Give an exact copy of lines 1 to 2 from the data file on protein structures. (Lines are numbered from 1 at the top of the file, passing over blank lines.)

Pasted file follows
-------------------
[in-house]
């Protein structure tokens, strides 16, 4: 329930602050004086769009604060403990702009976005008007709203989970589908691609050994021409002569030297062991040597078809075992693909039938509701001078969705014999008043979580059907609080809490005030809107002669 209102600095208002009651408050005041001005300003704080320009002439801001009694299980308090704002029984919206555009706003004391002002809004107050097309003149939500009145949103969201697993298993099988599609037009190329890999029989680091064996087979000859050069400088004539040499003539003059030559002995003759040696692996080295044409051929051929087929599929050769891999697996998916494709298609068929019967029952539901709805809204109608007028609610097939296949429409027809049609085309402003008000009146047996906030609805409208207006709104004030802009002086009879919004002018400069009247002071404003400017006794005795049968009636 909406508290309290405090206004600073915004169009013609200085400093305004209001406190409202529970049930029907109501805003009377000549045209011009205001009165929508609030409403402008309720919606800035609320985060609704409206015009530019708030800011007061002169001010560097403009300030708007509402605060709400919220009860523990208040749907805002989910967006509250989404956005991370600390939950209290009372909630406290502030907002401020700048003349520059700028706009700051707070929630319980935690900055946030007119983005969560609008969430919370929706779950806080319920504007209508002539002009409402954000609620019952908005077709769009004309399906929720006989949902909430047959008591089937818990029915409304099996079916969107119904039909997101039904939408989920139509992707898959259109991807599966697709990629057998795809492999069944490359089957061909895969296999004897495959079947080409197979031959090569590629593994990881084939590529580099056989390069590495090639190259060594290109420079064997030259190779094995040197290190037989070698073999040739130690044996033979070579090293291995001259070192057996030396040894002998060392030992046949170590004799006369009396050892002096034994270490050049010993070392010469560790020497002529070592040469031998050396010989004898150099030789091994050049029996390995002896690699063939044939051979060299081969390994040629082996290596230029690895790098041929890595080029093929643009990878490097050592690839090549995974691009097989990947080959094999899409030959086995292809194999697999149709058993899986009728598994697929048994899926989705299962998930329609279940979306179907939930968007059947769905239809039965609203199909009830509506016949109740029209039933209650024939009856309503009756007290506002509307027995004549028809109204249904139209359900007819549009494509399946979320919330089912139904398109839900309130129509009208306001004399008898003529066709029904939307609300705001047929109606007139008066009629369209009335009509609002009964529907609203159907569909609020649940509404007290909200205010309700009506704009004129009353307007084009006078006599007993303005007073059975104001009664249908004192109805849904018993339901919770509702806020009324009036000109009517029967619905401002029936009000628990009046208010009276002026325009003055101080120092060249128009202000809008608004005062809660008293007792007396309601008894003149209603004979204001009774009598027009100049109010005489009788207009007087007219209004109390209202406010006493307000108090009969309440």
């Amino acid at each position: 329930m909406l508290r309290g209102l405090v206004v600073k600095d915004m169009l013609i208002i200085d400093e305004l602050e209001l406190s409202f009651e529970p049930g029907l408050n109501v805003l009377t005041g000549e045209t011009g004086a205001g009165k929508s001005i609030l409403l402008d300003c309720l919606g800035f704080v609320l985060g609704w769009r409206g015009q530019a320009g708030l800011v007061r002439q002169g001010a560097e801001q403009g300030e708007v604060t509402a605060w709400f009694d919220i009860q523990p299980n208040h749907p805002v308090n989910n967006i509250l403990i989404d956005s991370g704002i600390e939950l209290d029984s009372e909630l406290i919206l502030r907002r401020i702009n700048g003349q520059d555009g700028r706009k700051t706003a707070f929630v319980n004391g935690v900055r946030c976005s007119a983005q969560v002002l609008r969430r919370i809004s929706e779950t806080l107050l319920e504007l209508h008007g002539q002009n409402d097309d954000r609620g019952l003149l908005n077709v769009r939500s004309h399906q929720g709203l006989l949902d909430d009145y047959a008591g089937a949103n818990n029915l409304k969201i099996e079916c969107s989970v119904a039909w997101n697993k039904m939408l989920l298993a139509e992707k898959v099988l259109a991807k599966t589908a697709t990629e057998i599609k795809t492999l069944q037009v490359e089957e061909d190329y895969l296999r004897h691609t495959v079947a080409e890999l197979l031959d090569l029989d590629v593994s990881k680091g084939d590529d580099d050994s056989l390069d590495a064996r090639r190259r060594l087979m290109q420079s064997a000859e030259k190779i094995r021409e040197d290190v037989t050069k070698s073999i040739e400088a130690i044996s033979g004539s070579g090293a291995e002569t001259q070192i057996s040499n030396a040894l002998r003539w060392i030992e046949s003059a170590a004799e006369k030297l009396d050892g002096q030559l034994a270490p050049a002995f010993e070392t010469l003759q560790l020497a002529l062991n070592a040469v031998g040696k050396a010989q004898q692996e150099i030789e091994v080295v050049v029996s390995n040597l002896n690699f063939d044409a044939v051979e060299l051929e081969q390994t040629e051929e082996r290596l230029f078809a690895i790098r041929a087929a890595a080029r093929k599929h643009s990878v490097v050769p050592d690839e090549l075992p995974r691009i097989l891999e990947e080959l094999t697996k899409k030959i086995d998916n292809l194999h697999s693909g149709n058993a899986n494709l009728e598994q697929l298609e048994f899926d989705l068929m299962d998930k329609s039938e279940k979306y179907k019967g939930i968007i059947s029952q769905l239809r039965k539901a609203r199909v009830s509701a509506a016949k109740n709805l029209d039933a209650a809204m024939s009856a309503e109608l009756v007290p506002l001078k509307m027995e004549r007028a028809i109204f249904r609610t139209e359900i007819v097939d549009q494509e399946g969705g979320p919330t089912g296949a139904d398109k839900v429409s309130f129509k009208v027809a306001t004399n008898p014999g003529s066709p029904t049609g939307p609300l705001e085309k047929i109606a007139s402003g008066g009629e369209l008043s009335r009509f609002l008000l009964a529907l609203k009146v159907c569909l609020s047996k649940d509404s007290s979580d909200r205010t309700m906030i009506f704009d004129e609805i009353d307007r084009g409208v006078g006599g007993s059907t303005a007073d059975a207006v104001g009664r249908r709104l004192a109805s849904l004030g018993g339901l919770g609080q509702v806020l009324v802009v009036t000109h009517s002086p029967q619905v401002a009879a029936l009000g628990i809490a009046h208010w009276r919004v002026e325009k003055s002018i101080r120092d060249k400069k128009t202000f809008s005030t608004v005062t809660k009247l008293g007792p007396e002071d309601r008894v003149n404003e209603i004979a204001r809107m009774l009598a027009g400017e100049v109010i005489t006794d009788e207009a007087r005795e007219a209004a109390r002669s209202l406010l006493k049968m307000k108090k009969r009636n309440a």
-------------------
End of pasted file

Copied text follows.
[in-house]
């Protein structure tokens, strides 16, 4: 329930602050004086769009604060403990702009976005008007709203989970589908691609050994021409002569030297062991040597078809075992693909039938509701001078969705014999008043979580059907609080809490005030809107002669 209102600095208002009651408050005041001005300003704080320009002439801001009694299980308090704002029984919206555009706003004391002002809004107050097309003149939500009145949103969201697993298993099988599609037009190329890999029989680091064996087979000859050069400088004539040499003539003059030559002995003759040696692996080295044409051929051929087929599929050769891999697996998916494709298609068929019967029952539901709805809204109608007028609610097939296949429409027809049609085309402003008000009146047996906030609805409208207006709104004030802009002086009879919004002018400069009247002071404003400017006794005795049968009636 909406508290309290405090206004600073915004169009013609200085400093305004209001406190409202529970049930029907109501805003009377000549045209011009205001009165929508609030409403402008309720919606800035609320985060609704409206015009530019708030800011007061002169001010560097403009300030708007509402605060709400919220009860523990208040749907805002989910967006509250989404956005991370600390939950209290009372909630406290502030907002401020700048003349520059700028706009700051707070929630319980935690900055946030007119983005969560609008969430919370929706779950806080319920504007209508002539002009409402954000609620019952908005077709769009004309399906929720006989949902909430047959008591089937818990029915409304099996079916969107119904039909997101039904939408989920139509992707898959259109991807599966697709990629057998795809492999069944490359089957061909895969296999004897495959079947080409197979031959090569590629593994990881084939590529580099056989390069590495090639190259060594290109420079064997030259190779094995040197290190037989070698073999040739130690044996033979070579090293291995001259070192057996030396040894002998060392030992046949170590004799006369009396050892002096034994270490050049010993070392010469560790020497002529070592040469031998050396010989004898150099030789091994050049029996390995002896690699063939044939051979060299081969390994040629082996290596230029690895790098041929890595080029093929643009990878490097050592690839090549995974691009097989990947080959094999899409030959086995292809194999697999149709058993899986009728598994697929048994899926989705299962998930329609279940979306179907939930968007059947769905239809039965609203199909009830509506016949109740029209039933209650024939009856309503009756007290506002509307027995004549028809109204249904139209359900007819549009494509399946979320919330089912139904398109839900309130129509009208306001004399008898003529066709029904939307609300705001047929109606007139008066009629369209009335009509609002009964529907609203159907569909609020649940509404007290909200205010309700009506704009004129009353307007084009006078006599007993303005007073059975104001009664249908004192109805849904018993339901919770509702806020009324009036000109009517029967619905401002029936009000628990009046208010009276002026325009003055101080120092060249128009202000809008608004005062809660008293007792007396309601008894003149209603004979204001009774009598027009100049109010005489009788207009007087007219209004109390209202406010006493307000108090009969309440």